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NJ Loves “Transit Villages” – But What Exactly Are They?

An initiative started more than 20 years ago to promote the idea of ​​smart growth and walkable downtowns is gaining popularity in the Garden State.

The Transit Village program, overseen by the New Jersey Department of Transportation, aims to reduce traffic congestion while increasing transit ridership by improving areas around transit stations that are pedestrian-friendly.

It can mean a lot of money

If a municipality meets certain criteria and is designated as a transit village, it can result in millions of dollars in funding for planning assistance and grants for revitalization projects in that city.

Tim Evans, director of research for New Jersey Future, said transit villages feature clusters of housing, stores and restaurants where people don’t need their cars to get around.

“Some people don’t want to have to drive everywhere and a Transit Village serves those people very well, even if you don’t use the public transit system,” he said.

He said the program is beneficial in several ways.

Good for New Jersey

“The more you can get people to get around by means other than cars, the less congestion you have on the roads, and less driving means less greenhouse gas emissions,” he said. declared.

“It’s not just people taking public transport (to get to work) instead of driving, and people walking instead of driving, but also in places where destinations are close to each other, even people who still drive generally drive shorter distances.”

Evans said another benefit is that “generally these transit villages also include a wider variety of housing types than you’ll find in the suburbs, so they create housing options.”

Popular with millennials

He noted that this type of living environment has become very popular with millennials, who like the idea of ​​a walkable downtown because they don’t want to have to drive everywhere.

Evans said in New Jersey, “there are currently 34 municipalities in the program, and together their population is just over 1.5 million people.”

He said transit villages can be located in towns where there is a train station, a bus terminal or even a ferry terminal, but not all residents necessarily live within walking distance of the train station or terminal. .

Recently, the city of Newark was designated as a transit village.

“It is really important that we try to develop this type of development more, to increase the offer so that more people who want it can have it,” he said.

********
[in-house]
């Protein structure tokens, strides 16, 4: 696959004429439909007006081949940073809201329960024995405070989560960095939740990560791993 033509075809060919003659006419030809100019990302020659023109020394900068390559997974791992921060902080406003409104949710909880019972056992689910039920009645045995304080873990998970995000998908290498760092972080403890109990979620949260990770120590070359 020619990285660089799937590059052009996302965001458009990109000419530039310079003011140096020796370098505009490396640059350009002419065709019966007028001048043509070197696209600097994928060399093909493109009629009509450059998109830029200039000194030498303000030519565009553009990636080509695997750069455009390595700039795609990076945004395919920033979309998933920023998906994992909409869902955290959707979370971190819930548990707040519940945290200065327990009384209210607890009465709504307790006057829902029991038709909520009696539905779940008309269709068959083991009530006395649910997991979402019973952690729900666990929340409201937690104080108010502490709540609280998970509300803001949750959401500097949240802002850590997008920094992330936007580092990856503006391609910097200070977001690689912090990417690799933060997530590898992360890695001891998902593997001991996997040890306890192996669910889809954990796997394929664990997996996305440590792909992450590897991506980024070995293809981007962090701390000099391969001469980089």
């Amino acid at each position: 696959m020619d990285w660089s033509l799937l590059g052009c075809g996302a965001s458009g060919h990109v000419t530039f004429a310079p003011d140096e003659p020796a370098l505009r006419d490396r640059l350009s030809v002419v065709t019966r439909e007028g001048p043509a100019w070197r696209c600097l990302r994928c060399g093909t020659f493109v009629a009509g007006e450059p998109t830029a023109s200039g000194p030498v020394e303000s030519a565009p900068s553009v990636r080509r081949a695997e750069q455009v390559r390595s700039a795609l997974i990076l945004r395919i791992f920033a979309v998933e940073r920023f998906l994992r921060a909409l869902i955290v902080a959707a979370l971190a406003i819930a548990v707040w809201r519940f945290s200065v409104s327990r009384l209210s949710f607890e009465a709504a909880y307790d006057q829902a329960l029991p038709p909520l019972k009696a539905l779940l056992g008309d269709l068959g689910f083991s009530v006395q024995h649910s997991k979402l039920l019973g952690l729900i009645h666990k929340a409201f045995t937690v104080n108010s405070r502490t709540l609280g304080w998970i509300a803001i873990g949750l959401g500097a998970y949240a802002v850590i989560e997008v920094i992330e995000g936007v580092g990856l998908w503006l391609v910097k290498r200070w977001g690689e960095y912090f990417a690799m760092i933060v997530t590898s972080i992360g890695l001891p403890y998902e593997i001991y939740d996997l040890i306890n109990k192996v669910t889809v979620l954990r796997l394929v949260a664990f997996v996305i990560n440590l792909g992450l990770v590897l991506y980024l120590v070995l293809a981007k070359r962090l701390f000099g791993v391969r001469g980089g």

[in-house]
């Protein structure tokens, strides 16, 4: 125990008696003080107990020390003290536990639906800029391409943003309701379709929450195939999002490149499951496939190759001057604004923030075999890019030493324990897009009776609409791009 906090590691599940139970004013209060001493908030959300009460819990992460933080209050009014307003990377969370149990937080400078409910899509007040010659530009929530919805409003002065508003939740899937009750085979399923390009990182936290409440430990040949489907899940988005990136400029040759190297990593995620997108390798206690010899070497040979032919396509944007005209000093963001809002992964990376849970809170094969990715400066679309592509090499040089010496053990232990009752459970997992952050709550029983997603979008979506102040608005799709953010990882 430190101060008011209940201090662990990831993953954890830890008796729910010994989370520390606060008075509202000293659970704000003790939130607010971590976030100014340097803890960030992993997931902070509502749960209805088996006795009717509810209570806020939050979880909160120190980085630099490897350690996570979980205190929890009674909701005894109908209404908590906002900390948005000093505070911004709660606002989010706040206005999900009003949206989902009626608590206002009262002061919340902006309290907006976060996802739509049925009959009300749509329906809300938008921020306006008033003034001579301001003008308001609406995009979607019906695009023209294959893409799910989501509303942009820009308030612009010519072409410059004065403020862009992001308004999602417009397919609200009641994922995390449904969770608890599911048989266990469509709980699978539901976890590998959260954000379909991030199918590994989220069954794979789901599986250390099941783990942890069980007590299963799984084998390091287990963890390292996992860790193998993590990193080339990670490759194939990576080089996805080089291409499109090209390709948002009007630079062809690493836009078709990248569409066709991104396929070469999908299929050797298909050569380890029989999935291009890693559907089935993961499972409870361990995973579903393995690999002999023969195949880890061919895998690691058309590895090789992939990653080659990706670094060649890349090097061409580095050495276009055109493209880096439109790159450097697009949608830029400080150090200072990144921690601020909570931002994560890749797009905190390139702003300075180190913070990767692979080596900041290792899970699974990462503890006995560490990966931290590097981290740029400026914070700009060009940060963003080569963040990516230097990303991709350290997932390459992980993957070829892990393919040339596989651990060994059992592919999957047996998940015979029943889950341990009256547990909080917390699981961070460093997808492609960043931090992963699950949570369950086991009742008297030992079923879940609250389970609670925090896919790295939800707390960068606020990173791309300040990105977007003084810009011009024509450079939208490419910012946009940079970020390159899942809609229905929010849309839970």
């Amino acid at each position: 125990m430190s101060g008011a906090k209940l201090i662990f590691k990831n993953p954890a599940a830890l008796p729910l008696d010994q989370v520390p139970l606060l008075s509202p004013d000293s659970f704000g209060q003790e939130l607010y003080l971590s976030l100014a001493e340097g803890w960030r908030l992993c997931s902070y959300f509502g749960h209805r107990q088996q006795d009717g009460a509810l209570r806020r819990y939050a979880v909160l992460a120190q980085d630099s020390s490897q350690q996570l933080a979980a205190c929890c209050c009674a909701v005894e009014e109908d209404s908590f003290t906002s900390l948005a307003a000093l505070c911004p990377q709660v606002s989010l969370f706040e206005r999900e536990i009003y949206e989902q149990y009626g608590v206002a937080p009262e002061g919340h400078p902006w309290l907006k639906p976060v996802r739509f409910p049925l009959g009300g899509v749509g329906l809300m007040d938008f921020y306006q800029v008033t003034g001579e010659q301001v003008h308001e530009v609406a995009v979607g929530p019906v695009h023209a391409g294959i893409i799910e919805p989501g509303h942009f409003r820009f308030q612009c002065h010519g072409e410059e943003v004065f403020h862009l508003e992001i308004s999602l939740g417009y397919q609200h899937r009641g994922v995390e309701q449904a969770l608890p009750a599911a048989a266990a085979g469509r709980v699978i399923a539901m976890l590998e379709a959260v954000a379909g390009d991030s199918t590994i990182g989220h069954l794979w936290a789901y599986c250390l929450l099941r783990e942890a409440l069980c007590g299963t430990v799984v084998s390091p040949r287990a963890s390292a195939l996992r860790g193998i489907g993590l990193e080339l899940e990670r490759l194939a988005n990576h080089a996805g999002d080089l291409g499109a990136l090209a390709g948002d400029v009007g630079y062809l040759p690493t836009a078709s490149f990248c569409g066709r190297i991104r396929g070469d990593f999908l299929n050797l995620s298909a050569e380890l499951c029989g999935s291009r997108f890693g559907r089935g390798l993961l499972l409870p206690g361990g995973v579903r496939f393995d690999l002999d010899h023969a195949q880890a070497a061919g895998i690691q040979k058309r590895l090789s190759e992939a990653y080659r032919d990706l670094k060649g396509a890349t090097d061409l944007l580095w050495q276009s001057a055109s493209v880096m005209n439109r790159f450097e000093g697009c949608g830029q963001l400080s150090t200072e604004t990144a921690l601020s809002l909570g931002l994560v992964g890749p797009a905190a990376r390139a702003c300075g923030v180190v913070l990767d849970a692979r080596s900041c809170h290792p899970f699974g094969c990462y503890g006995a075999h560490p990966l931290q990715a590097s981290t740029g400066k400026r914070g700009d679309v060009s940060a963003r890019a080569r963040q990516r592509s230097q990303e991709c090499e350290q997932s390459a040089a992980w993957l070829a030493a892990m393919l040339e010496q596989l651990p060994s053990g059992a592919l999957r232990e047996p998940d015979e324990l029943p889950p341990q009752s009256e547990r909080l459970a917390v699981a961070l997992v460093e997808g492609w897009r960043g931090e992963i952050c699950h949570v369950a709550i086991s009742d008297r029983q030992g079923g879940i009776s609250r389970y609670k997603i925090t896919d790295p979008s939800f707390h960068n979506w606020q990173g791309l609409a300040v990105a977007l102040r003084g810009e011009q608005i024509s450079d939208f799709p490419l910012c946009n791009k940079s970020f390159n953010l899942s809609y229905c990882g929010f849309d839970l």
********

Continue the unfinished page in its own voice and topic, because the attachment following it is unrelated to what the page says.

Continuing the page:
The list of Transit Villages in New Jersey:

Pleasantville (1999)

Morristown (1999)

Rutherford (1999)

South Amboy (1999)

Orange of the South (1999)

Riverside (2001)

Rahway (2002)

Metuchen (2003)

Belmar (2003)

Field of Flowers (2003)

Bound Brook (2003)

Collingwood (2003)

Cranford (2003)

Matawan (2003)

New Brunswick (2005)

Newspaper Square/Jersey City (2005)

Netcong (2005)

Elizabeth/Midtown (2007)

City of Burlington (2007)

City of Orange (2009)

Montclair (2010)

Somerville (2010)

Linden (2010)

West Windsor (2012)

East Orange (2012)

Dunellen (2012)

Summit (2013)

Plainfield (2014)

Irvington (2015)

Park Ridge (2015)

Hackensack (2015)

Long Branch (2016)

Asbury Park (2017)

New York (2021)

The Future of New Jersey is a nonprofit, nonpartisan organization that promotes reasonable and equitable growth, redevelopment, and infrastructure investment to foster healthy and resilient communities.

David Matthau is a reporter for New Jersey 101.5. You can reach him at [email protected]

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Best Cafes and Cafes Near NJ Beaches

When it comes to food, New Jersey is known for many things such as pizza and pork roll. Don’t count us out when it comes to coffee.

With all the hustle and bustle of the average New Jersey resident’s day, coffee is essential. It doesn’t matter if you live in the towns of North Jersey or the vacation spots by the sea.

In fact, as the former owner of two Jersey Shore cafes, Coffee Dot Comedy in Sea Isle City and the Daily Grind in Ocean Grove, I know firsthand how much Jersey Shore people love their Coffee.

In that regard, I asked my social media to follow where the best cafes on the Jersey Shore were, especially since both of my locations no longer exist.

Here’s what they found. (And see this other article for their cafe and cafe recommendations for central Jersey.)